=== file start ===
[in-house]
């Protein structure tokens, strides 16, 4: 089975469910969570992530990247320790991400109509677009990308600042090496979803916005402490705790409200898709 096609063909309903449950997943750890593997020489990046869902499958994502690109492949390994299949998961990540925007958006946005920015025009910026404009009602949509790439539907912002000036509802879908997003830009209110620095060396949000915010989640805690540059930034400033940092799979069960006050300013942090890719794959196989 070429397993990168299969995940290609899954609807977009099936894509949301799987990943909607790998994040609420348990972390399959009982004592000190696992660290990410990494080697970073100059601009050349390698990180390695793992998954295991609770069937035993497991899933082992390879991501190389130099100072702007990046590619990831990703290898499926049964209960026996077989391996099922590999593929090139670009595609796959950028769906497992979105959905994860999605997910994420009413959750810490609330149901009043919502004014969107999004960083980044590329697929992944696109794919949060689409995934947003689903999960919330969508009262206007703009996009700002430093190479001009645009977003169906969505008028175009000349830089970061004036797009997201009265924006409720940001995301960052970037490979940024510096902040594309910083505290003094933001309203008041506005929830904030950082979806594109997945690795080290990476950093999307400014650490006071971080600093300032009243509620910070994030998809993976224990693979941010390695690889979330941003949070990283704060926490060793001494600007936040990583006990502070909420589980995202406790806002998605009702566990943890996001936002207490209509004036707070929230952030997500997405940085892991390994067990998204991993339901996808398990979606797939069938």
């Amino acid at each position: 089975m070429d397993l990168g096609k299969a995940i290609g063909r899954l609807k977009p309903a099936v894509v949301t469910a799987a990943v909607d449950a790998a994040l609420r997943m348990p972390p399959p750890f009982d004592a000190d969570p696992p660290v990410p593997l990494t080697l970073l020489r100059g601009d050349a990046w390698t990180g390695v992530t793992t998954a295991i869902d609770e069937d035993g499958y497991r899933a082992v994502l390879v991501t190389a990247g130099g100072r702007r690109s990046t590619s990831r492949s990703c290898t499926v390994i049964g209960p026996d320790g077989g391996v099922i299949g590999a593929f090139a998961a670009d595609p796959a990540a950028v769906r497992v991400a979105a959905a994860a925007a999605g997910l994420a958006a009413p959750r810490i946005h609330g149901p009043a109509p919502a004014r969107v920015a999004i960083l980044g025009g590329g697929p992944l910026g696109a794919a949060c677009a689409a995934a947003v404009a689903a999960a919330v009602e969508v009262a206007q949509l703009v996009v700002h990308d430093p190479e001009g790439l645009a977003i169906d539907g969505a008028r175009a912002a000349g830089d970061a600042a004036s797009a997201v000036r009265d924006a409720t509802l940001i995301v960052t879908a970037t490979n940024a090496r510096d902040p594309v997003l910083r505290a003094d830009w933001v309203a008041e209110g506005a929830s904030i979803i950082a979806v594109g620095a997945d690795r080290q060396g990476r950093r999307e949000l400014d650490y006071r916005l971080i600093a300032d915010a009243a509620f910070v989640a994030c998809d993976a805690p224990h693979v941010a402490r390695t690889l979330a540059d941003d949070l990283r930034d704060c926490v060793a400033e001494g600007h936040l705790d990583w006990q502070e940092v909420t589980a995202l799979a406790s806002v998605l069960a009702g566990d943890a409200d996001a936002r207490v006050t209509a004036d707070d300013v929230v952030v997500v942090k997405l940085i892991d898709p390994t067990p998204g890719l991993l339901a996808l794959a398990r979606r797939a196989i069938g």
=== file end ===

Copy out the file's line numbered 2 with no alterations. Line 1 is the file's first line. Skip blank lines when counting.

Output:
């Protein structure tokens, strides 16, 4: 089975469910969570992530990247320790991400109509677009990308600042090496979803916005402490705790409200898709 096609063909309903449950997943750890593997020489990046869902499958994502690109492949390994299949998961990540925007958006946005920015025009910026404009009602949509790439539907912002000036509802879908997003830009209110620095060396949000915010989640805690540059930034400033940092799979069960006050300013942090890719794959196989 070429397993990168299969995940290609899954609807977009099936894509949301799987990943909607790998994040609420348990972390399959009982004592000190696992660290990410990494080697970073100059601009050349390698990180390695793992998954295991609770069937035993497991899933082992390879991501190389130099100072702007990046590619990831990703290898499926049964209960026996077989391996099922590999593929090139670009595609796959950028769906497992979105959905994860999605997910994420009413959750810490609330149901009043919502004014969107999004960083980044590329697929992944696109794919949060689409995934947003689903999960919330969508009262206007703009996009700002430093190479001009645009977003169906969505008028175009000349830089970061004036797009997201009265924006409720940001995301960052970037490979940024510096902040594309910083505290003094933001309203008041506005929830904030950082979806594109997945690795080290990476950093999307400014650490006071971080600093300032009243509620910070994030998809993976224990693979941010390695690889979330941003949070990283704060926490060793001494600007936040990583006990502070909420589980995202406790806002998605009702566990943890996001936002207490209509004036707070929230952030997500997405940085892991390994067990998204991993339901996808398990979606797939069938």